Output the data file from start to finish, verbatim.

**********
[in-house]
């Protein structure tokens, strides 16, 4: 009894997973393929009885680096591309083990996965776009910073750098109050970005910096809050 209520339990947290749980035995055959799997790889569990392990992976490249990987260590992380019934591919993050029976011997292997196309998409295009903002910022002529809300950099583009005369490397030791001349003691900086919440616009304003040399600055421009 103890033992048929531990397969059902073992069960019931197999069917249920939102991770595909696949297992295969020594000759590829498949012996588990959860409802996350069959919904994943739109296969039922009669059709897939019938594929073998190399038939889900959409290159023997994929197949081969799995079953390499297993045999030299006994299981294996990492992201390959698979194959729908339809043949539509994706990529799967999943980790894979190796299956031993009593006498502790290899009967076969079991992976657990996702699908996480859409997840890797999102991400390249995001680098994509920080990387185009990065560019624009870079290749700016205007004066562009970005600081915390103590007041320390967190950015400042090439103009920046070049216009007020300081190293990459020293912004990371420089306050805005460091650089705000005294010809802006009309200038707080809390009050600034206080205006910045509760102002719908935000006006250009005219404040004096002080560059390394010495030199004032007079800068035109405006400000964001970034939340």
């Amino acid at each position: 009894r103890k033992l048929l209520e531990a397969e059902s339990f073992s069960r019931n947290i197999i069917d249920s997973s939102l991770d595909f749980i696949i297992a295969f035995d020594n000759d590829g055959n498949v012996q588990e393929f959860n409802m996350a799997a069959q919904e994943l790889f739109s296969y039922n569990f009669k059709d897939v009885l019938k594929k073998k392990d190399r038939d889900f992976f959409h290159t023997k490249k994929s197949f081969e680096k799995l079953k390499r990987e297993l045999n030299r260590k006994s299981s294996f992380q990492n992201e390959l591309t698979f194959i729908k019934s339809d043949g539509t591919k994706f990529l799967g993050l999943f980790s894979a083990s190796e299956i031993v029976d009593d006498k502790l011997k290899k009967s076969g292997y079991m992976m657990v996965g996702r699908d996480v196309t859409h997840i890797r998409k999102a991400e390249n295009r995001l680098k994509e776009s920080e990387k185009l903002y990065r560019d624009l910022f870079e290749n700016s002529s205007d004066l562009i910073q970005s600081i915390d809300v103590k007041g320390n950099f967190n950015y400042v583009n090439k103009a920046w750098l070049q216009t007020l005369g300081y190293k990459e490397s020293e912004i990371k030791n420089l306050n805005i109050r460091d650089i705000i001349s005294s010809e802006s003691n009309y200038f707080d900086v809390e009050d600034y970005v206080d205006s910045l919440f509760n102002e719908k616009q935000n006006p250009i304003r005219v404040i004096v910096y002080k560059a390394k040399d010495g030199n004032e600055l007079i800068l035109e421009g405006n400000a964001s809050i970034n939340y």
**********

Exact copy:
[in-house]
């Protein structure tokens, strides 16, 4: 009894997973393929009885680096591309083990996965776009910073750098109050970005910096809050 209520339990947290749980035995055959799997790889569990392990992976490249990987260590992380019934591919993050029976011997292997196309998409295009903002910022002529809300950099583009005369490397030791001349003691900086919440616009304003040399600055421009 103890033992048929531990397969059902073992069960019931197999069917249920939102991770595909696949297992295969020594000759590829498949012996588990959860409802996350069959919904994943739109296969039922009669059709897939019938594929073998190399038939889900959409290159023997994929197949081969799995079953390499297993045999030299006994299981294996990492992201390959698979194959729908339809043949539509994706990529799967999943980790894979190796299956031993009593006498502790290899009967076969079991992976657990996702699908996480859409997840890797999102991400390249995001680098994509920080990387185009990065560019624009870079290749700016205007004066562009970005600081915390103590007041320390967190950015400042090439103009920046070049216009007020300081190293990459020293912004990371420089306050805005460091650089705000005294010809802006009309200038707080809390009050600034206080205006910045509760102002719908935000006006250009005219404040004096002080560059390394010495030199004032007079800068035109405006400000964001970034939340």
């Amino acid at each position: 009894r103890k033992l048929l209520e531990a397969e059902s339990f073992s069960r019931n947290i197999i069917d249920s997973s939102l991770d595909f749980i696949i297992a295969f035995d020594n000759d590829g055959n498949v012996q588990e393929f959860n409802m996350a799997a069959q919904e994943l790889f739109s296969y039922n569990f009669k059709d897939v009885l019938k594929k073998k392990d190399r038939d889900f992976f959409h290159t023997k490249k994929s197949f081969e680096k799995l079953k390499r990987e297993l045999n030299r260590k006994s299981s294996f992380q990492n992201e390959l591309t698979f194959i729908k019934s339809d043949g539509t591919k994706f990529l799967g993050l999943f980790s894979a083990s190796e299956i031993v029976d009593d006498k502790l011997k290899k009967s076969g292997y079991m992976m657990v996965g996702r699908d996480v196309t859409h997840i890797r998409k999102a991400e390249n295009r995001l680098k994509e776009s920080e990387k185009l903002y990065r560019d624009l910022f870079e290749n700016s002529s205007d004066l562009i910073q970005s600081i915390d809300v103590k007041g320390n950099f967190n950015y400042v583009n090439k103009a920046w750098l070049q216009t007020l005369g300081y190293k990459e490397s020293e912004i990371k030791n420089l306050n805005i109050r460091d650089i705000i001349s005294s010809e802006s003691n009309y200038f707080d900086v809390e009050d600034y970005v206080d205006s910045l919440f509760n102002e719908k616009q935000n006006p250009i304003r005219v404040i004096v910096y002080k560059a390394k040399d010495g030199n004032e600055l007079i800068l035109e421009g405006n400000a964001s809050i970034n939340y």